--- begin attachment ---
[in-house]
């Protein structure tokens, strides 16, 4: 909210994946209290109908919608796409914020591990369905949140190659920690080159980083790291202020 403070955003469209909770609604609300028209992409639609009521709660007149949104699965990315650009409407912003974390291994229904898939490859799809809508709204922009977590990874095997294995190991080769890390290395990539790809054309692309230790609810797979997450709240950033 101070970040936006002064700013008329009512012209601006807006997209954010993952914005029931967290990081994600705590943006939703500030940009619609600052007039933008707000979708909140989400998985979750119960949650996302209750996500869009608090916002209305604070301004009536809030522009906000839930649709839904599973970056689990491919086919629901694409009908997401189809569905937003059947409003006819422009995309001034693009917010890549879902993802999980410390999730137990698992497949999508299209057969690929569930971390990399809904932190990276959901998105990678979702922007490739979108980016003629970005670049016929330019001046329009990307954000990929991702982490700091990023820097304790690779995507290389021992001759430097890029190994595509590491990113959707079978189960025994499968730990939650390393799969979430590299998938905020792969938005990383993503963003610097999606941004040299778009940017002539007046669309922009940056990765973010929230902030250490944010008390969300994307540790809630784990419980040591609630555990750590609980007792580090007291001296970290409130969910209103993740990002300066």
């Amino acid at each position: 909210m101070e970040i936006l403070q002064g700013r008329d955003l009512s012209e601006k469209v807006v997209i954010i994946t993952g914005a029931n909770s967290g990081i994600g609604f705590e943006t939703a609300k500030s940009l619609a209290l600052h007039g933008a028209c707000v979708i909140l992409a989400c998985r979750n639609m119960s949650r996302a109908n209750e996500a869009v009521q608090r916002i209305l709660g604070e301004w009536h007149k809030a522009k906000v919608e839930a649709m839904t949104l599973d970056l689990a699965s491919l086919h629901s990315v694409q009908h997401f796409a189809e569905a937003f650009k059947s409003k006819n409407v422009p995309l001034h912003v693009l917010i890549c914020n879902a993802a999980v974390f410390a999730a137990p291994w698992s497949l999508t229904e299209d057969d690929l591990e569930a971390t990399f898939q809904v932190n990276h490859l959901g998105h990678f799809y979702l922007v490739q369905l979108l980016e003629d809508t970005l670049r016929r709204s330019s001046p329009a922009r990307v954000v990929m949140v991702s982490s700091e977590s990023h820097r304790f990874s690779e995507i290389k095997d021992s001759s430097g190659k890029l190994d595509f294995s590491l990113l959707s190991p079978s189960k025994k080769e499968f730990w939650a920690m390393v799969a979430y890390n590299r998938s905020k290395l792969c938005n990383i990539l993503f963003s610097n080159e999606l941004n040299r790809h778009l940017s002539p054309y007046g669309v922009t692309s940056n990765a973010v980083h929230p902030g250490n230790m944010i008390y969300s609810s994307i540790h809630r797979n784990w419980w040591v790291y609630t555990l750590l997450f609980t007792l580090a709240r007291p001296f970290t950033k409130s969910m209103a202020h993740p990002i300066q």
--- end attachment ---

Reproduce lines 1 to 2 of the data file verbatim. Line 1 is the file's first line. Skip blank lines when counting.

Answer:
[in-house]
């Protein structure tokens, strides 16, 4: 909210994946209290109908919608796409914020591990369905949140190659920690080159980083790291202020 403070955003469209909770609604609300028209992409639609009521709660007149949104699965990315650009409407912003974390291994229904898939490859799809809508709204922009977590990874095997294995190991080769890390290395990539790809054309692309230790609810797979997450709240950033 101070970040936006002064700013008329009512012209601006807006997209954010993952914005029931967290990081994600705590943006939703500030940009619609600052007039933008707000979708909140989400998985979750119960949650996302209750996500869009608090916002209305604070301004009536809030522009906000839930649709839904599973970056689990491919086919629901694409009908997401189809569905937003059947409003006819422009995309001034693009917010890549879902993802999980410390999730137990698992497949999508299209057969690929569930971390990399809904932190990276959901998105990678979702922007490739979108980016003629970005670049016929330019001046329009990307954000990929991702982490700091990023820097304790690779995507290389021992001759430097890029190994595509590491990113959707079978189960025994499968730990939650390393799969979430590299998938905020792969938005990383993503963003610097999606941004040299778009940017002539007046669309922009940056990765973010929230902030250490944010008390969300994307540790809630784990419980040591609630555990750590609980007792580090007291001296970290409130969910209103993740990002300066």